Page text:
Playing 3-4-1-2 would suit the majority of Swindon’s current crop of players.  I would play from right to left: Vigouroux; Branco, N.Thompson, Turnbull; L.Thompson, Kasim, Williams, Ormonde-Ottewill; Robert/Ojamaa; Obika/Thomas, Ajose/Hylton.  This system would involve playing Louis Thompson as a right-wing back.  Norwich played him at right-back for parts of pre-season and I would be confident that he could play as a right-wing back as he has the requisite qualities: quick, energetic, great at winning back possession and defensively minded.  Clearly, playing him as a wing-back would be a bit of a waste as he is more suited to a central role, but the overall balance of the team would, I feel, be better.

Of course, suggesting that a change in formation is a ‘silver-bullet’ to Swindon’s travails is simplistic. Swindon ought to improve in time – though probably not reaching the technical heights of last season – and the current malaise is not that bad.  Additionally, the 4-3-3 has tightened Swindon up defensively with Swindon generally looking more organised and cohesive off the ball (the Barnsley game aside).  Branco, in particular, has been superb.  There are very few quick, technically assured, good in the air, physically imposing, 6’4”centre-backs in League 1.  Clubs higher up the football pyramid will probably be monitoring him.     

# 22 Spend some fakkin money


osing 0-2 to the most replete side of League 1 boasting a starting XI including Basham, Reed, Adams, Sammon and Sharp, and a second XI that would be very competitive, should not have resulted in much disgruntlement amongst Swindon supporters; but, naturally, it did.  Swindon were not outplayed, although Mark Cooper’s assertion that a 0-0 draw should have been ‘the worst result’ had a whiff of the @DeludedBrendan about it.  Sheffield United largely ‘parked the bus’, which in itself demonstrates the high regard in which Swindon are held by other managers in League 1 (if not Swindon supporters).

Alas, the defeat has focused Swindon supporters’ attention on to the Club’s small squad and the urgent need to ‘strengthen’ before the transfer window closes.  In fact, assuming Nathan Byrne is the only departure, I don’t think that Swindon have a dire need to add to their ranks.  Although the Club has one of the smallest budgets in League 1 (because they are one of the few – perhaps only – clubs in League 1 who don’t lose money), the squad is not desperately small, ameliorated by the versatility of several members.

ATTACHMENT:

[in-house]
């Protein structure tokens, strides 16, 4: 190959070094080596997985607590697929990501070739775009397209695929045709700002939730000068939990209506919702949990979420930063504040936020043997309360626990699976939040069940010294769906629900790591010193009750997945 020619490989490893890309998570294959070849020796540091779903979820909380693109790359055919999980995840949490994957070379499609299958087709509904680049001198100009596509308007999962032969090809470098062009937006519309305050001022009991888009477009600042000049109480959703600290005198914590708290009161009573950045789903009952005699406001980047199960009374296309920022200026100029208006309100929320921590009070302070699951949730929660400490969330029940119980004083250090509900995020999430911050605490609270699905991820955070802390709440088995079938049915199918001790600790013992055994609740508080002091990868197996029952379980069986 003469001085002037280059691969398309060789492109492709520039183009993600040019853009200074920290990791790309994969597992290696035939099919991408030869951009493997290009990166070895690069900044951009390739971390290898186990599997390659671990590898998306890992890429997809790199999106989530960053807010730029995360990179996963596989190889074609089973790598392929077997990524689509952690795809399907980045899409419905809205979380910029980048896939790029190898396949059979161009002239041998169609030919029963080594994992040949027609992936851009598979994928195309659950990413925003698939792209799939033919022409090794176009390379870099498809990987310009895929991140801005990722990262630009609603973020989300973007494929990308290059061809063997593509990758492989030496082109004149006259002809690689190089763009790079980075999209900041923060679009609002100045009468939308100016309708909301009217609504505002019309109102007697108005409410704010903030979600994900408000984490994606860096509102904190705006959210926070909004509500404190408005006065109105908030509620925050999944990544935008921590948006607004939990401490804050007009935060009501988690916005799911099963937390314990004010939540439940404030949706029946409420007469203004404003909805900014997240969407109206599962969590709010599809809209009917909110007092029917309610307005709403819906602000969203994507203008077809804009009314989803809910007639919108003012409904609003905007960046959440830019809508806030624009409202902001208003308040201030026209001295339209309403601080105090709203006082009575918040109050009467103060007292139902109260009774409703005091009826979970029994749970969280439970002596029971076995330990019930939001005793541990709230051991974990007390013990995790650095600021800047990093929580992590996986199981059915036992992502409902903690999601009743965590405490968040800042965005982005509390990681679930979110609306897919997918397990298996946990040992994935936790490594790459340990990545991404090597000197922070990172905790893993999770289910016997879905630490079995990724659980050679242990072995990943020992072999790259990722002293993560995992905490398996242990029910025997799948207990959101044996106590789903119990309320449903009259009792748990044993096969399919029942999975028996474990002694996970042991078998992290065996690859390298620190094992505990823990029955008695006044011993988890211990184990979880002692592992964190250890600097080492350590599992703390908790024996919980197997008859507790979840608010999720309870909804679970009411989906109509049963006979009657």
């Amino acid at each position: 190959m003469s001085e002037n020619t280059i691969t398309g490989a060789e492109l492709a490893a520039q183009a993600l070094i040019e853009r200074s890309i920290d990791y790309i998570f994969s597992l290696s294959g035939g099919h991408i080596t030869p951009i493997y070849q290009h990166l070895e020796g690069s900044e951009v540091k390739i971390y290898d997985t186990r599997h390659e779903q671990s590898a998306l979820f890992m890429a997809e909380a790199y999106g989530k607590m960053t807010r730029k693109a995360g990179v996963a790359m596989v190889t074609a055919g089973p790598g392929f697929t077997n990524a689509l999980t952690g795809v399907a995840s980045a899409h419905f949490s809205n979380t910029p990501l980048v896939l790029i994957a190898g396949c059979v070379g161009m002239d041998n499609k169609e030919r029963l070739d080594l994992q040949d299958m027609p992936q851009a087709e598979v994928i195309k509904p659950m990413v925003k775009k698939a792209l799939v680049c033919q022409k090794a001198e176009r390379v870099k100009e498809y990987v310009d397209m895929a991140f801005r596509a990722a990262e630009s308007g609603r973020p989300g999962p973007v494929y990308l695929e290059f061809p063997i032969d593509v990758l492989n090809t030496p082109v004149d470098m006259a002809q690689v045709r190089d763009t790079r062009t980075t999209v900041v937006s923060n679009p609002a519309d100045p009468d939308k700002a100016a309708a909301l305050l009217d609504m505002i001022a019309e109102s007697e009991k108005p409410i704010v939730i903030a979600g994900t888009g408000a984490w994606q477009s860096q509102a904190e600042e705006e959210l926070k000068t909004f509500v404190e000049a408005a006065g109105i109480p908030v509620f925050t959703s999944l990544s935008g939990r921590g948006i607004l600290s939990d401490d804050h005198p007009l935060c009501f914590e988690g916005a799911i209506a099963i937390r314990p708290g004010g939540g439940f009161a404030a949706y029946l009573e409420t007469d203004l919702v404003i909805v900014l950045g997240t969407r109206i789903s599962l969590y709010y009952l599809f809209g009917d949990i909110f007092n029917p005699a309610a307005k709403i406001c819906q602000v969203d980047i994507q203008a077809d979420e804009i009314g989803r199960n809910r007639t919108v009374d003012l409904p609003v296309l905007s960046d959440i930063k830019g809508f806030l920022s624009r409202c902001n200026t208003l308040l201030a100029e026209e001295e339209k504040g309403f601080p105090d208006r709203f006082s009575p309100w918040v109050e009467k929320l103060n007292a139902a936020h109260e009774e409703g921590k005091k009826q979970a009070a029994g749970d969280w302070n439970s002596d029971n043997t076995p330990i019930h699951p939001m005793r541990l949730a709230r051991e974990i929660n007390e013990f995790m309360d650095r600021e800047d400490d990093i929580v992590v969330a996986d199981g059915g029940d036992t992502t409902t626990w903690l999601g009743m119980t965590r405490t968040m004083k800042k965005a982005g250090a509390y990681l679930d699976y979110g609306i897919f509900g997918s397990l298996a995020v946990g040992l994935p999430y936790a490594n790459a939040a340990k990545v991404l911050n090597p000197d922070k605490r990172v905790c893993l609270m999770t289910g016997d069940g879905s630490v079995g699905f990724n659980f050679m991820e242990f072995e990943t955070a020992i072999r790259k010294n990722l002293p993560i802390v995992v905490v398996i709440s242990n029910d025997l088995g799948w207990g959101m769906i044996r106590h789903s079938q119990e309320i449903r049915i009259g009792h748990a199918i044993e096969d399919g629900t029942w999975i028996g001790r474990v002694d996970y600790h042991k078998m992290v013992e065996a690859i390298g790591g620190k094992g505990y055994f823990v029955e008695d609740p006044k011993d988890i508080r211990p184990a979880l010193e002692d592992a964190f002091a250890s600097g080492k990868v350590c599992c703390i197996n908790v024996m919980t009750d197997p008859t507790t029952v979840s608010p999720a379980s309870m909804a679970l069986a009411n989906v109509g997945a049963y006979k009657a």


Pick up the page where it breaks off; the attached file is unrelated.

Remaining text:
Vigouroux, Belford, Thompson, Branco, Turnbull, Williams, Ormonde-Ottewill, Barry, Brophy, Kasim, Traore, Rodgers, K.Stewart, Marshall, Randall, Byrne, Robert, J.Stewart, Obika, Hylton, Smith (I haven’t included Storey); that’s 21 players, not a tiny squad. 

Admittedly, there are several green players listed whom, ideally, won’t feature too much this season, but that is the lot of many clubs in Leagues 1 and 2.  Swindon have been unlucky, thus far, on the injury front, unlike last season when they were pretty fortunate.  Conversely, current League 1 leaders Walsall have been largely unaffected, unlike last season when Sam Mantom missed most of the campaign and Tom Bradshaw was out for lengthy spells. Walsall’s results suffered, but the Club ultimately rode it out, knowing that they would not be able to attract superior short-term replacements within budgetary constraints.  Short-term pain for long-term gain.  Mantom and Bradshaw are now fit and flourishing, and so are Walsall (though, clearly, their success is not solely attributed to this). Most League 1 clubs missing four of their first XI through injury are going to suffer; certainly players of Obika’s and Hylton’s ilk.